Frankie runs into an old actor friend (Peter Lawford) at a local restaurant and receives an uncomfortable glimpse of what his future may hold when he learns that his pal is all washed up and working as the matre ‘d.
Kay agrees to a trip to Tijuana when Frankie gets her a job working with Edith Head. Not only does the legendary designer make a rare onscreen appearance in The Oscar, but she would later be nominated for a real life statuette for designing the costumes in the film.
Fame follows Frankie wherever he goes, even south of the border. At a bullfight, obnoxious American couple Barney and Trish (Ernest Borgnine and Edie Adams) talk Frankie and Kay into witnessing their quickie Mexican divorce. This inexplicably gets Frankie in the mood. After planting some truly unappetizing kisses on Kay, they get hitched. Marriage doesn’t curb Frankie’s tomcatting ways and Kay soon becomes unsatisfied and bitter. Despite the fact that she lounges around in barely-there negligees, Frankie spurns his wife’s advances, leaving poor Kay to bemoan her fate, “In no time at all I’ve been typecast as the nagging, shrewish hausfrau.”
Things aren’t so great at the studio either. Frankie’s films start to loose money and the studio doesn’t pick up the option on his contract. “Frankie couldn’t face reality because he’d lost touch with it,” Hymie informs us, “The word was out, he was box office poison.”
Kappy tells him that a TV pilot is his only prospect. “Frankie, winter is coming. Be smart, get out of the cold.” While in the middle of negations for the TV series, Frankie learns that he has been nominated for an Academy Award.
Anxiety haunts Frankie, resulting in the kind of deliciously silly nightmares that can only happen in movies such as this. He’s seen the bottom and nearly lost everything. He’s going to do everything possible to stay on top. He gets Barney the private dick to leak information about his, Hymie’s and Laurel’s checkered pasts, sure that the scandal will garner sympathy from the Oscar voters. “I blew the whistle on myself,” he tells Hymie, “You’re only remembered when you win… and I’m gonna win.”
In the novel on which the film is based, Frankie goes about discrediting each of the other nominees in his bid for Oscar gold. In a stab at vermislitude, the producers of The Oscar decided to use real life celebrities as Frankie’s competition, instead of the fictional characters that appear in the book. Frankie’s self-inflicted scandal simplified the plot and freed up valuable screen time. It also meant that libelous (but completely fictional) claims wouldn’t have to be made against the celebrities who’d lent their names to the project.
A swanky Hollywood party is held in Frankie’s honor and his plan seems to be working, that is until Barney begins to squeeze him for more money. When he asks Kappy for the fifteen grand to pay the blackmail, Kappy gives his biggest client the heave-ho, “Like the snake that sheds it’s skin, Frankie Fane I’m getting rid of you.”
Unable to get the cash and googly-eyed with panic at the thought of losing everything, Frankie turns to his old pal suggesting that they silence Barney for good. Hymie finally draws the line.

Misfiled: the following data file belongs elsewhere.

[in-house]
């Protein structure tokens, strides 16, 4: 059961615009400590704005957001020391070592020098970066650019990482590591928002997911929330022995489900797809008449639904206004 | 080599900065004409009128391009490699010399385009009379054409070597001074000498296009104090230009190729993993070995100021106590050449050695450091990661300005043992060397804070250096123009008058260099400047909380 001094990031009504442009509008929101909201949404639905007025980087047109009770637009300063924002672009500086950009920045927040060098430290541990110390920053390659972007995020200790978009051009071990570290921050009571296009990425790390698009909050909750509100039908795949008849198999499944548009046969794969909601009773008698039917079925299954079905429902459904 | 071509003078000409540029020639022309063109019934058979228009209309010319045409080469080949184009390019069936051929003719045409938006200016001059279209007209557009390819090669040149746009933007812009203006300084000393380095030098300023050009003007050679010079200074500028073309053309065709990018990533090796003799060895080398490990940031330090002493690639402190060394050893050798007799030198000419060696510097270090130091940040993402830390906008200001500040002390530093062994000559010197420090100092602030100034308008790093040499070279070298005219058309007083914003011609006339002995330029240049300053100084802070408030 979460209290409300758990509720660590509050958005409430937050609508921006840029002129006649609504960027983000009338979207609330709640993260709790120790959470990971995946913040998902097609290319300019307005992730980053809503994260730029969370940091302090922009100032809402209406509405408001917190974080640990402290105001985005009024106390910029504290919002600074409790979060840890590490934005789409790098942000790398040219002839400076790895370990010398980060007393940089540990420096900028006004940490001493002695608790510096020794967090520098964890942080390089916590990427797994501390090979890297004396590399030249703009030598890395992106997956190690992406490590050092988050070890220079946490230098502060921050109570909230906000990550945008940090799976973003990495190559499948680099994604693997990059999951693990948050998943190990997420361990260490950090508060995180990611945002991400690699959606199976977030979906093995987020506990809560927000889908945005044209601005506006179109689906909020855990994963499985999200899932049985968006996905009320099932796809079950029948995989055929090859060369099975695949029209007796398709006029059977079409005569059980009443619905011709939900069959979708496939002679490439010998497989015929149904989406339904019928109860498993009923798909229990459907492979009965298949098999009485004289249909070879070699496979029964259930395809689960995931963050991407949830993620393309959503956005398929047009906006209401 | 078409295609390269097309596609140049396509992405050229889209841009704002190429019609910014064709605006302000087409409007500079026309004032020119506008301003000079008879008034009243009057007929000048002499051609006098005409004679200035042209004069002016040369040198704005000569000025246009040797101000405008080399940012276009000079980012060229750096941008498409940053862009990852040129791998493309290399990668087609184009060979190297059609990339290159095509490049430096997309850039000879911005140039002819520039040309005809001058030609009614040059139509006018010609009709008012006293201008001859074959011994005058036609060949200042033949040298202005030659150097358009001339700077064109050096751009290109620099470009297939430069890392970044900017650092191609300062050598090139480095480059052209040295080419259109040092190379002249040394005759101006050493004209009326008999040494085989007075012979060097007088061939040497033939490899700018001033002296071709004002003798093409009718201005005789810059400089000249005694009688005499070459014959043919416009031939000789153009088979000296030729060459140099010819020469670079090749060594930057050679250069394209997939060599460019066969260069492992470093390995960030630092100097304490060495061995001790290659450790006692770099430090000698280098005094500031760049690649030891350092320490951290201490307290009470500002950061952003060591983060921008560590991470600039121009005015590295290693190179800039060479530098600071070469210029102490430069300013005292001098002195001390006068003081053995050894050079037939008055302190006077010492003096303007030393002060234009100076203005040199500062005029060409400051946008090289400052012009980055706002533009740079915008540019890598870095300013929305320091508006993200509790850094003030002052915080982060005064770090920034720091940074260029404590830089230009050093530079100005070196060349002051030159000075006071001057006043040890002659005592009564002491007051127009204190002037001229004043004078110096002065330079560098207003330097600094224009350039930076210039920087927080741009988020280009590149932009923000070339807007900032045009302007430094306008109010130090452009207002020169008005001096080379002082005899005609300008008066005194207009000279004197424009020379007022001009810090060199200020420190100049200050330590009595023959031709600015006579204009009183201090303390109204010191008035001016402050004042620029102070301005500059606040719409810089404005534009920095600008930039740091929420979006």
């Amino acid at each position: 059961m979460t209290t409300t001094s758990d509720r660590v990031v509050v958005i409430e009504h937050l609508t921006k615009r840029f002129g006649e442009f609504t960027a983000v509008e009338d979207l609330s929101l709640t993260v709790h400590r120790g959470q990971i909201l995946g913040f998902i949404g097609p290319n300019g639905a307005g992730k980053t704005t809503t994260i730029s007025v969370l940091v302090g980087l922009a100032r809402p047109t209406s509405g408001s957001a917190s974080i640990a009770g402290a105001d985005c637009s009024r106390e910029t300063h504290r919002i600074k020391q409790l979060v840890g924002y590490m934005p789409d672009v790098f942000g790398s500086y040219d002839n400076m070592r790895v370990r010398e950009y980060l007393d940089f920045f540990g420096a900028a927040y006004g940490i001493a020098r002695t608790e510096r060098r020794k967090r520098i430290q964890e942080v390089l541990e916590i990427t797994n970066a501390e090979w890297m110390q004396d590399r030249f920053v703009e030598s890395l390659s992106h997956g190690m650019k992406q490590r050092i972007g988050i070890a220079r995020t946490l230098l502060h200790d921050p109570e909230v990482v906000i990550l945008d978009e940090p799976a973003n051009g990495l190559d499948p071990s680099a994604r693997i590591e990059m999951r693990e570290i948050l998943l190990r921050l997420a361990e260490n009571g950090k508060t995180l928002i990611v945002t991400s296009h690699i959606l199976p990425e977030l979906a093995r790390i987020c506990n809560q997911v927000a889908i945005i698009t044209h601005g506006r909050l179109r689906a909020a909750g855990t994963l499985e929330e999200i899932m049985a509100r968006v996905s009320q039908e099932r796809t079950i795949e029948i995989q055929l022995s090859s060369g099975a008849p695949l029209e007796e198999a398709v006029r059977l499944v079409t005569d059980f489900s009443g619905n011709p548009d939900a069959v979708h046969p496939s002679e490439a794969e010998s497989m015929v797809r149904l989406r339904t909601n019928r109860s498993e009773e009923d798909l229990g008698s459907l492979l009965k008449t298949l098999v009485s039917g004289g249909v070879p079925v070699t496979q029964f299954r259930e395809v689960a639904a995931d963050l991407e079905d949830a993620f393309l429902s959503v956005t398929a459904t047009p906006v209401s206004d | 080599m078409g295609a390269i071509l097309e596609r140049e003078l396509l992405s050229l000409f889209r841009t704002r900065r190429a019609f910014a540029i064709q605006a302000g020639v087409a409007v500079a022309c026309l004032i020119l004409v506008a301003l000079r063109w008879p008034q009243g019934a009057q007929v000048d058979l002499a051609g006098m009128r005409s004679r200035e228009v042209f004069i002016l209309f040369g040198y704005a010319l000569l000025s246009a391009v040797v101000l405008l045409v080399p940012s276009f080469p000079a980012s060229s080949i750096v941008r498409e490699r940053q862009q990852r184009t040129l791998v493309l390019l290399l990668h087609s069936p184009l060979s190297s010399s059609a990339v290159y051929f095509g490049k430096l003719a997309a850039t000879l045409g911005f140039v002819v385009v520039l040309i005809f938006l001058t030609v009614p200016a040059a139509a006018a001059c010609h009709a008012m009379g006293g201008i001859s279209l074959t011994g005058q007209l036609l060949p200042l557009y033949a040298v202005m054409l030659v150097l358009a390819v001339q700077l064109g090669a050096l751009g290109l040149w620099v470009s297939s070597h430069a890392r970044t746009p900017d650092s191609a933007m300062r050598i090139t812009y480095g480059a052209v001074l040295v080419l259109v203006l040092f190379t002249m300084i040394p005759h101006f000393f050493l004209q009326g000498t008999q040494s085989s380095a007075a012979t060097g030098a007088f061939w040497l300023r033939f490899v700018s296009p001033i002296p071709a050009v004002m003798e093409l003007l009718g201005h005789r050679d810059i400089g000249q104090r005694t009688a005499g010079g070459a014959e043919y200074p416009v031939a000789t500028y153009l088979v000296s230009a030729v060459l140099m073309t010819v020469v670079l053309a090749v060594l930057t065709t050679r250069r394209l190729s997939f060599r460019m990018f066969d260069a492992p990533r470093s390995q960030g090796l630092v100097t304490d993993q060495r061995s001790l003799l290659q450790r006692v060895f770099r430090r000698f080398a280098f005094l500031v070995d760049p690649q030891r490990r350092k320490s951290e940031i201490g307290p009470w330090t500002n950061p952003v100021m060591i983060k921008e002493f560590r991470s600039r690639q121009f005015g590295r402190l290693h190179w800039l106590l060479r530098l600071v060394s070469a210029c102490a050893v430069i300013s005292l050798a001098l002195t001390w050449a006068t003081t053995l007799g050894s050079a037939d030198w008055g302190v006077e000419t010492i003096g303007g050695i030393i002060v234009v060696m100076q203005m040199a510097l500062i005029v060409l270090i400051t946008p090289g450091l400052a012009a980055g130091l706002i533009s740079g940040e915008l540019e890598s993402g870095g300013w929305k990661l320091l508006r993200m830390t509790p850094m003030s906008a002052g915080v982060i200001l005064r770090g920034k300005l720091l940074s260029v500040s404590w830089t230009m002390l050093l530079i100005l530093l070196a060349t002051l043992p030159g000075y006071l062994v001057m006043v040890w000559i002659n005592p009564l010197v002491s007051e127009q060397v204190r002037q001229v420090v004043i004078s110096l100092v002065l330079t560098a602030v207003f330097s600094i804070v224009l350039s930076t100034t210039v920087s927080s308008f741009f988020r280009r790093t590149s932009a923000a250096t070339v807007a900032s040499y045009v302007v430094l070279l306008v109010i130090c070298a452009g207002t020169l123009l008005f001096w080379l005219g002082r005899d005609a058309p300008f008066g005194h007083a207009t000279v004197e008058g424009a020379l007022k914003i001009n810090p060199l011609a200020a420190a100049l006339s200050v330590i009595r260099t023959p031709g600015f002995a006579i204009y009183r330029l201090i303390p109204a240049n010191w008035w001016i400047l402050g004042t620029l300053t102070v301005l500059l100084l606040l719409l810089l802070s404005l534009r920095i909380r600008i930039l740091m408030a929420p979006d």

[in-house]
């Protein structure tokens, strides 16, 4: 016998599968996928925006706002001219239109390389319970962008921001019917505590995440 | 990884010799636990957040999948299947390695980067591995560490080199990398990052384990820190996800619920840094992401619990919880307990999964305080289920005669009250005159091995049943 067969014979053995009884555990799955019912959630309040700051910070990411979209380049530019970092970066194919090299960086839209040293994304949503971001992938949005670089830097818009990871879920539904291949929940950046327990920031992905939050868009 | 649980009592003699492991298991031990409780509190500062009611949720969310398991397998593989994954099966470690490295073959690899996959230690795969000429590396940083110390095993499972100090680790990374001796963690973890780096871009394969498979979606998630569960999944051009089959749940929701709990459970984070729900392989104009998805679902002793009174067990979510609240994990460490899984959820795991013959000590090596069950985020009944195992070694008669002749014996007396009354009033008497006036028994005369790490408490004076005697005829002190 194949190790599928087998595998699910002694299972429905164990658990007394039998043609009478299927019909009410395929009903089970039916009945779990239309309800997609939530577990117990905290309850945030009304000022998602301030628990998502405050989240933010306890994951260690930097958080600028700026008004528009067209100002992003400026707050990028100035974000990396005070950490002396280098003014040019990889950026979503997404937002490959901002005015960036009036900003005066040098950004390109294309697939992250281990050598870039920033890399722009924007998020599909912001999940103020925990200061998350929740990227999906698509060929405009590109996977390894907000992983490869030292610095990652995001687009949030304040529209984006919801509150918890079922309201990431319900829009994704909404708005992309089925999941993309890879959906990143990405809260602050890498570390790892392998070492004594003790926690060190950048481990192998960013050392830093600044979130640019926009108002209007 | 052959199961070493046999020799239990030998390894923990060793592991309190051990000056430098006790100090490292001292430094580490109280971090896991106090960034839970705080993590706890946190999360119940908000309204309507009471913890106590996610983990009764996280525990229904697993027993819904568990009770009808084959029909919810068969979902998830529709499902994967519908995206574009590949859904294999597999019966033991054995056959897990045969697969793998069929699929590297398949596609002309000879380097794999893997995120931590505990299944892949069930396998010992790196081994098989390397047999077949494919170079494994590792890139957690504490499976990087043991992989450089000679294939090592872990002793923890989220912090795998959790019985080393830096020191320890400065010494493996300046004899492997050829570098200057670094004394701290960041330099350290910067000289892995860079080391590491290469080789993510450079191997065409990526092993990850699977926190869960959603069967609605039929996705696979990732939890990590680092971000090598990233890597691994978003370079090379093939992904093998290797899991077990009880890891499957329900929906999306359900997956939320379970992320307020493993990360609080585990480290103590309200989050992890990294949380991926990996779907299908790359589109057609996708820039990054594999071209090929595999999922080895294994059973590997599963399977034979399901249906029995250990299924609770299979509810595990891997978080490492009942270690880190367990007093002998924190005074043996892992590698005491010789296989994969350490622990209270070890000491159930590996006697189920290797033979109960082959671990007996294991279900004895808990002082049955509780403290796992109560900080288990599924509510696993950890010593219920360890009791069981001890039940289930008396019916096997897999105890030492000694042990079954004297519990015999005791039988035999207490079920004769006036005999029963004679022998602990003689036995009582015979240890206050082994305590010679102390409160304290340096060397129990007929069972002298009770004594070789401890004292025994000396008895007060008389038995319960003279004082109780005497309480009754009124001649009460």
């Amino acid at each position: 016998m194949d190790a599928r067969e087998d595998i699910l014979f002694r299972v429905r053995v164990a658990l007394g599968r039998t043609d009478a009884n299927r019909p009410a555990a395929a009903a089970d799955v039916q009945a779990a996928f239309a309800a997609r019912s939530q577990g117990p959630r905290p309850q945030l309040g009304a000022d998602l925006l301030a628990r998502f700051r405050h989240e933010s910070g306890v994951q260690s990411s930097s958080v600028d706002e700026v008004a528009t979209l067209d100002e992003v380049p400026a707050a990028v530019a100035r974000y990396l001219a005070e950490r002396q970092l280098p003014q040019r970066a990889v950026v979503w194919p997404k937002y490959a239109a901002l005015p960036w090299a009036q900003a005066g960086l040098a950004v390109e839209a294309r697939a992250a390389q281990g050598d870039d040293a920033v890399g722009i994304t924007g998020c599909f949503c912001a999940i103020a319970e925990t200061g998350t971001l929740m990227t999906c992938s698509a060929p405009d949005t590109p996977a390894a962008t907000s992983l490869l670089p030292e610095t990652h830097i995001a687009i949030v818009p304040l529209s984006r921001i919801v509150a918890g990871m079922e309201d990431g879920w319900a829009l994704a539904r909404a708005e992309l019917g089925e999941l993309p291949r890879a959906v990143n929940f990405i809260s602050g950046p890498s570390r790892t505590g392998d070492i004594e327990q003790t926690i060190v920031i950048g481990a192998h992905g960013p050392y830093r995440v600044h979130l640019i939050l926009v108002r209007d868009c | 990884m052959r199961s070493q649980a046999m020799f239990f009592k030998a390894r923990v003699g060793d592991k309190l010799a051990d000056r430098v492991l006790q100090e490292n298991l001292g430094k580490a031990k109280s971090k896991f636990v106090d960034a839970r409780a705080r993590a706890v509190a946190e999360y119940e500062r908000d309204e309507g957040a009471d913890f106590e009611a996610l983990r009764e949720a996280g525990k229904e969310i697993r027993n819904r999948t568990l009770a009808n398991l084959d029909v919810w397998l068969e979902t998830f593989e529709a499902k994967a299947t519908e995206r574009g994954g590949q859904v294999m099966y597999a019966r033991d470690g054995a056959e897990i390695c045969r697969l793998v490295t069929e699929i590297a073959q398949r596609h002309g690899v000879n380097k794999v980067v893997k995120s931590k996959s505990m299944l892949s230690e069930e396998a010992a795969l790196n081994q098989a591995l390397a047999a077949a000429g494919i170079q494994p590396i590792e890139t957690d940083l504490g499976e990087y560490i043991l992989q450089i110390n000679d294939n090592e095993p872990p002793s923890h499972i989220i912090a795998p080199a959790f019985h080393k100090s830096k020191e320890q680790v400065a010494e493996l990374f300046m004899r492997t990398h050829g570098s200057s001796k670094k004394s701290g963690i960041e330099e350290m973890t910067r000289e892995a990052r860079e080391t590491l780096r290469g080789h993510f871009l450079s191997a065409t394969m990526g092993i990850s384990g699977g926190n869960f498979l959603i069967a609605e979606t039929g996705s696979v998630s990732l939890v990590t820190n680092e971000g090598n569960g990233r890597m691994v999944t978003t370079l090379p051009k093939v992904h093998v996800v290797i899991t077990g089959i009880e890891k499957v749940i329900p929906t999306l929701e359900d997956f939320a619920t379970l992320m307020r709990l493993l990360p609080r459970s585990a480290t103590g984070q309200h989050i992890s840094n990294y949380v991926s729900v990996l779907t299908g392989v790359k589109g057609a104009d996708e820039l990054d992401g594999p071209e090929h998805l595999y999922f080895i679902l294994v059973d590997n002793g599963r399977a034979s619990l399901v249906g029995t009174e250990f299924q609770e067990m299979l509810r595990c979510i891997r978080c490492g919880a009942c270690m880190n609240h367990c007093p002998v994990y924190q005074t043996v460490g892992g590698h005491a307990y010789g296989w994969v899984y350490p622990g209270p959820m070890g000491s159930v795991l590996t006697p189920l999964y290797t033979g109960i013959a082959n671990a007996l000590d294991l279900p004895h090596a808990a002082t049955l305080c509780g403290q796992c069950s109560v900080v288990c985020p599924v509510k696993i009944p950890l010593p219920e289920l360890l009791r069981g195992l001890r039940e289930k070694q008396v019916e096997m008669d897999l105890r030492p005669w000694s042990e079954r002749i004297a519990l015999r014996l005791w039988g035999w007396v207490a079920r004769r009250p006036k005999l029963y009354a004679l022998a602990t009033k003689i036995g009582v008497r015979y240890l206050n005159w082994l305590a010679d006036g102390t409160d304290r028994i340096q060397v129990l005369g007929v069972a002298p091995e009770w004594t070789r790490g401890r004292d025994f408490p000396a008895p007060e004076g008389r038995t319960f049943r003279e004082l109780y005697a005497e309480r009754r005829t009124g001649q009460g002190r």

Frankie tracks down Trish, who is more than willing to trade information about her ex-husband if it means a way of getting into the picture business, “I scratch your back, you scratch mine.” With the threat of the IRS investigating some hidden assets, Barney backs off.
Hymie returns to the fold one last time. “I never had the guts to tear myself away from you!” Scenery is chewed and fists begin to fly when he finally reveals that Laurel died during the miscarriage of Frankie’s baby.
After a few well-deserved punches, Frankie ends up flat on his back. Even Kay can’t stand the sight of him. “Look at what’s left of you. There isn’t even enough to feel sorry for. Goodbye Frankie and I do hope the Oscar keeps you warm on cold nights.”
We return to where the film began, the big night, where Merle Oberon is about to announce the nominees for best actor. Frankie, along with those he has wronged, wait anxiously as the envelope is opened.
“And the winner is… Frank…”
Frankie begins to stand.
Frank Sinatra proudly strides to the podium to accept his statuette.
Frankie claps a little too eagerly and grins a little too widely before collapsing back into his seat. His career has disappeared in an instant. Justice has been served… Hollywood style.
In conclusion: By anyone’s standards, The Oscar would be a contender for Cool Cinema Trash status simply by nature of its subject matter. What truly earns it a place in the bad movie pantheon is thanks one man: Stephen Boyd. His performance as unlikable anti-hero Frankie Fane goes beyond mere scenery chewing. With his tough guy accent and wild gesticulations, his performance is like a sledgehammer, there’s absolutely nothing subtle or sympathetic about Frankie Fane. He’s an irredeemable, narcissistic jerk, which only serves to make everyone else in the film look ridiculous since they’re bound by the screenplay to find him charismatic and beguiling.
Inexplicably, The Oscar is not yet available on DVD. Used VHS copies and homemade DVDs (struck from the laserdisc release) can usually be found online. Any efforts to see this bad movie gem will not go unrewarded. If you’re lucky enough to have a copy already, hold onto it, it’s as precious as the little gold statuette itself.